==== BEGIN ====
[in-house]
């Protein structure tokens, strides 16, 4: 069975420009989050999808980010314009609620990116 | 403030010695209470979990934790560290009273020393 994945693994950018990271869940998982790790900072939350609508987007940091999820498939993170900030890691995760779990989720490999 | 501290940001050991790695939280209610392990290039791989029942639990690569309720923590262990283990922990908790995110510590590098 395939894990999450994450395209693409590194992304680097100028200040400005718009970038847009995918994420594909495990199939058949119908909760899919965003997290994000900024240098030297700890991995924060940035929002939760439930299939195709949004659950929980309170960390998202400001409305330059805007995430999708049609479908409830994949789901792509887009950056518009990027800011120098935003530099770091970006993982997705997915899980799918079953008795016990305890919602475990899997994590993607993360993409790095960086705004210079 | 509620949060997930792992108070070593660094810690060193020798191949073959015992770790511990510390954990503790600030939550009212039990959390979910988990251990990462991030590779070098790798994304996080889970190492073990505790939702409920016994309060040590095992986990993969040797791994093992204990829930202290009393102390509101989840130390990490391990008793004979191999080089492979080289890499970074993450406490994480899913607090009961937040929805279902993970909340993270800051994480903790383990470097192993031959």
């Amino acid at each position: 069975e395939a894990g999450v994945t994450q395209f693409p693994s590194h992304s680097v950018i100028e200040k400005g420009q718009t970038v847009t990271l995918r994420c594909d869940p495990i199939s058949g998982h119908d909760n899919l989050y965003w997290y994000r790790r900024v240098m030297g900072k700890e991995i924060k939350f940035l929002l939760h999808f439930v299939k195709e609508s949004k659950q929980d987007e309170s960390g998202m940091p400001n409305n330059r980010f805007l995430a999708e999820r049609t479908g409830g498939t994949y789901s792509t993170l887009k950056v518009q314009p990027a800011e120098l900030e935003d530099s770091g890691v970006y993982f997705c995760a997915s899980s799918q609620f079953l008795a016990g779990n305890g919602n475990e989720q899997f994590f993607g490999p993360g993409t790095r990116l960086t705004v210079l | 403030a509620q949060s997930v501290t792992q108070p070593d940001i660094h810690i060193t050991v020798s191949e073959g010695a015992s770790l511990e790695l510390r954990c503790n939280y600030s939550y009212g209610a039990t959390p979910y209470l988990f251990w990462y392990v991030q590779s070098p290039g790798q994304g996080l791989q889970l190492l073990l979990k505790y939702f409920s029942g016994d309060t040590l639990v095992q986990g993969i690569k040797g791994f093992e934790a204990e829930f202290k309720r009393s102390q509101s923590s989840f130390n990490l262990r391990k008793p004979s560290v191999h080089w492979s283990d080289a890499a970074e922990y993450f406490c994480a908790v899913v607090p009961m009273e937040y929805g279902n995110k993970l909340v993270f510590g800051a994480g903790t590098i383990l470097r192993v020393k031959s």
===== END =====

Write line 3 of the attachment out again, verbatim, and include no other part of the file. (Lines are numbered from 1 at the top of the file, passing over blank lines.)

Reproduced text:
């Amino acid at each position: 069975e395939a894990g999450v994945t994450q395209f693409p693994s590194h992304s680097v950018i100028e200040k400005g420009q718009t970038v847009t990271l995918r994420c594909d869940p495990i199939s058949g998982h119908d909760n899919l989050y965003w997290y994000r790790r900024v240098m030297g900072k700890e991995i924060k939350f940035l929002l939760h999808f439930v299939k195709e609508s949004k659950q929980d987007e309170s960390g998202m940091p400001n409305n330059r980010f805007l995430a999708e999820r049609t479908g409830g498939t994949y789901s792509t993170l887009k950056v518009q314009p990027a800011e120098l900030e935003d530099s770091g890691v970006y993982f997705c995760a997915s899980s799918q609620f079953l008795a016990g779990n305890g919602n475990e989720q899997f994590f993607g490999p993360g993409t790095r990116l960086t705004v210079l | 403030a509620q949060s997930v501290t792992q108070p070593d940001i660094h810690i060193t050991v020798s191949e073959g010695a015992s770790l511990e790695l510390r954990c503790n939280y600030s939550y009212g209610a039990t959390p979910y209470l988990f251990w990462y392990v991030q590779s070098p290039g790798q994304g996080l791989q889970l190492l073990l979990k505790y939702f409920s029942g016994d309060t040590l639990v095992q986990g993969i690569k040797g791994f093992e934790a204990e829930f202290k309720r009393s102390q509101s923590s989840f130390n990490l262990r391990k008793p004979s560290v191999h080089w492979s283990d080289a890499a970074e922990y993450f406490c994480a908790v899913v607090p009961m009273e937040y929805g279902n995110k993970l909340v993270f510590g800051a994480g903790t590098i383990l470097r192993v020393k031959s």